Locating walls will be an ongoing process because the I-26 Connector project is to be constructed under what DOT calls design-build procedures.
That means the work of designing the project, including deciding where noise walls might go, can continue even after the start of construction, which is scheduled to begin in 2020.
It also means the date DOT will need specific properties in the path of the project will vary by location. DOT says residents will get at least 90 days notice that they will have to move, although the period could be considerably longer.
Of course, Cohen has been hearing about plans for years, and noted that the projected start of construction has been pushed back several times already.
"I'm not holding my breath" until the day earth moving equipment appears behind her house, she said.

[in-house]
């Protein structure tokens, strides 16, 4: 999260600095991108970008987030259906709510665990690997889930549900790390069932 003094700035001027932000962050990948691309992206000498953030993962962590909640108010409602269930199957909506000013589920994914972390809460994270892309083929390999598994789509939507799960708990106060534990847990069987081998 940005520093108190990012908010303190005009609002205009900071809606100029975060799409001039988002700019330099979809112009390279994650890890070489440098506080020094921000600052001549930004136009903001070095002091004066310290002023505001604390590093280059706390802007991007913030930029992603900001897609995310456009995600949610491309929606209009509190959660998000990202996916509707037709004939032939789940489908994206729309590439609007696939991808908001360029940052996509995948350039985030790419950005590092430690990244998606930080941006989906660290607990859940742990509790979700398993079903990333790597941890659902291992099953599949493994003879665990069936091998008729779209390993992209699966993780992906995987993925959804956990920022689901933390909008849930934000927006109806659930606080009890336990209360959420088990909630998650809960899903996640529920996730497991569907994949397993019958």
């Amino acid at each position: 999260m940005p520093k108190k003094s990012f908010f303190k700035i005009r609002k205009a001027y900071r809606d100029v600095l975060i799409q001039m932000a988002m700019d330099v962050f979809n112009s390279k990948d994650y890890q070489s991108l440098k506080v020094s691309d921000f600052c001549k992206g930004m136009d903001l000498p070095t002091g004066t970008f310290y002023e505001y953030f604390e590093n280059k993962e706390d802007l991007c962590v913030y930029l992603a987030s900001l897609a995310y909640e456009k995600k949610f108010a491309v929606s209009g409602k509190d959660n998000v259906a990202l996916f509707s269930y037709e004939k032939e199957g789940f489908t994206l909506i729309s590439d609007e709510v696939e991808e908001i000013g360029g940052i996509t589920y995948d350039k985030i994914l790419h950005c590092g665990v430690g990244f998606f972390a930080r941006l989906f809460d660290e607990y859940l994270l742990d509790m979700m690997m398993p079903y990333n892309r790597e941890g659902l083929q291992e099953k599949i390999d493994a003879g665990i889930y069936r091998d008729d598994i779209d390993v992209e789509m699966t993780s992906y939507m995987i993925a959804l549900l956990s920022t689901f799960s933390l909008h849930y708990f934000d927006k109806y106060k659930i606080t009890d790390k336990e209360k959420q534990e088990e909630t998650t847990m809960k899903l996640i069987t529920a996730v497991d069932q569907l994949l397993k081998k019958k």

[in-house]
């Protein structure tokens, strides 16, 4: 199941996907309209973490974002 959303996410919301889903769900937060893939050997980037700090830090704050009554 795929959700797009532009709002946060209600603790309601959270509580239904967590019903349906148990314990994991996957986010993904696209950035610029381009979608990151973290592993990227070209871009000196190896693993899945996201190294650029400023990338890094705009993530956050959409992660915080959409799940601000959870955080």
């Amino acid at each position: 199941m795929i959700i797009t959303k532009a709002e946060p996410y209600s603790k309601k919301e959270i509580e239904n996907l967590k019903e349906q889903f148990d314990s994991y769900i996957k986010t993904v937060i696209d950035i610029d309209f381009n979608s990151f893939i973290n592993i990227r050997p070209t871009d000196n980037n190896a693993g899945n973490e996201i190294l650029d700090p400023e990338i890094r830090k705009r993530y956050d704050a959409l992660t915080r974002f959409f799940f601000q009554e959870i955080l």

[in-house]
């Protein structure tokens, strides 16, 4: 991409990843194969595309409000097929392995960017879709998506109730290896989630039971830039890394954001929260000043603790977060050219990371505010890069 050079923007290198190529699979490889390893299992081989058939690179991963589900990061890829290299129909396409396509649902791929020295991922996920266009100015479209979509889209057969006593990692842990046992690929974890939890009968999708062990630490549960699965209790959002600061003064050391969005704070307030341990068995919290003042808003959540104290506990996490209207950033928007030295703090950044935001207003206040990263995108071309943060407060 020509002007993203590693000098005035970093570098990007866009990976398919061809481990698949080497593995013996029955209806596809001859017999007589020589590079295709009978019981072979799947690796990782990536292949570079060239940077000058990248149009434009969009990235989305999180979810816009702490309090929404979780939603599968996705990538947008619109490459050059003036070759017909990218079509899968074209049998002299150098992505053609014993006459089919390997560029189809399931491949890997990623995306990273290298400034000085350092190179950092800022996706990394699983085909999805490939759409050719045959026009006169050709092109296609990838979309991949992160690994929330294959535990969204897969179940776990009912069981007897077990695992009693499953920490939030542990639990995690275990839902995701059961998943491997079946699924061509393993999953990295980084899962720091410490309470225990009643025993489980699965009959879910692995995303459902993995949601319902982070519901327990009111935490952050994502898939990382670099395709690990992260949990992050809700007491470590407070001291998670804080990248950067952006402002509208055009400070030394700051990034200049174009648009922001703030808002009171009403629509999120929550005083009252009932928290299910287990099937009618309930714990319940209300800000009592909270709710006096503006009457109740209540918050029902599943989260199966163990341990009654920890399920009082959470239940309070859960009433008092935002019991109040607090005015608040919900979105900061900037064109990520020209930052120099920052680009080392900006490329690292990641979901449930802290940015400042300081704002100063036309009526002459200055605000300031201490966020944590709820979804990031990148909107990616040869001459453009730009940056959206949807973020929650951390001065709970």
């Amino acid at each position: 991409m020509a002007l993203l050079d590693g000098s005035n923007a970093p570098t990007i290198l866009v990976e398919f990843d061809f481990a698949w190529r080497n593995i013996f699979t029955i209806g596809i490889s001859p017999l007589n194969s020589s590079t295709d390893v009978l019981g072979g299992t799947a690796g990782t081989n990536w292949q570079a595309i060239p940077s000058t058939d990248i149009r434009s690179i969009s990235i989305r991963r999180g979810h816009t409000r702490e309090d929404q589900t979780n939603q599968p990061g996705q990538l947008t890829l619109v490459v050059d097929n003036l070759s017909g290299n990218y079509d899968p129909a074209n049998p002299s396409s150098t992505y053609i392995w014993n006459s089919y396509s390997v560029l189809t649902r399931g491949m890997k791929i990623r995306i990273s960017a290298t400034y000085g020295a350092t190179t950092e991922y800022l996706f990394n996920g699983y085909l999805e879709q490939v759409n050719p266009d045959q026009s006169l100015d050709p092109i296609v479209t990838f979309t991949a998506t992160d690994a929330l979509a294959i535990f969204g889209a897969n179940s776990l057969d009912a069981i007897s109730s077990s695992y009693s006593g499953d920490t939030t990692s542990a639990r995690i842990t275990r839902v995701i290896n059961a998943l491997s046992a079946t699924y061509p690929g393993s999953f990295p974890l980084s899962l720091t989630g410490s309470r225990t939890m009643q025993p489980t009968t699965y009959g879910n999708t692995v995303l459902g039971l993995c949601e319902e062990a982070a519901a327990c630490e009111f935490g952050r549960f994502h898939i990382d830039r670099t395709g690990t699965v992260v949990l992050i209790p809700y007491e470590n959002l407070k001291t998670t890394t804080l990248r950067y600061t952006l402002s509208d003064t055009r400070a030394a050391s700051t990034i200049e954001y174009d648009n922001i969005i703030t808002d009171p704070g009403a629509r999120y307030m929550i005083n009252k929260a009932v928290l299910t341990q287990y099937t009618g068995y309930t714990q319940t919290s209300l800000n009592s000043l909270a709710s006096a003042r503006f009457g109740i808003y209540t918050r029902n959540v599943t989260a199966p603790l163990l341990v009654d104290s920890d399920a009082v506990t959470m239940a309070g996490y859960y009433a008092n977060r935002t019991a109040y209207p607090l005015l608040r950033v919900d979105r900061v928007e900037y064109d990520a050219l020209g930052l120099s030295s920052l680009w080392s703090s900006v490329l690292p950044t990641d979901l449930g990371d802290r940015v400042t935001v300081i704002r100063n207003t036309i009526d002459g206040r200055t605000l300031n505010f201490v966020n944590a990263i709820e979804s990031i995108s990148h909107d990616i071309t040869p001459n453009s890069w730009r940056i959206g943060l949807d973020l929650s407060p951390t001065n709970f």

To learn more or comment
The state Department of Transportation will hold a public meeting Tuesday at the Renaissance Asheville Hotel, 31 Woodfin St., for people to look at preliminary plans for the I-26 Connector and offer feedback. An informal "open house" during which people can see maps and discuss the project one-on-one with engineers will run 4-6:30 p.m. DOT will make a formal presentation at 7 p.m. and the public can offer comments after that.
The maps can also be viewed at City Hall by visiting the city transportation office on the mezzanine level or at DOT's Division 13 office, 55 Orange St. They are online at www.ncdot.org/projects/I26Connector and www.ncdot.gov/projects/publicmeetings/ .
Comments can also be sent to NCDOT Public Involvement in care of Jamille Robbins, 1598 Mail Service Center, Raleigh, NC, 27699-1598, firstname.lastname@example.org or (919)707-6085. They will be accepted through Jan. 4.
**********Original Article can be found here.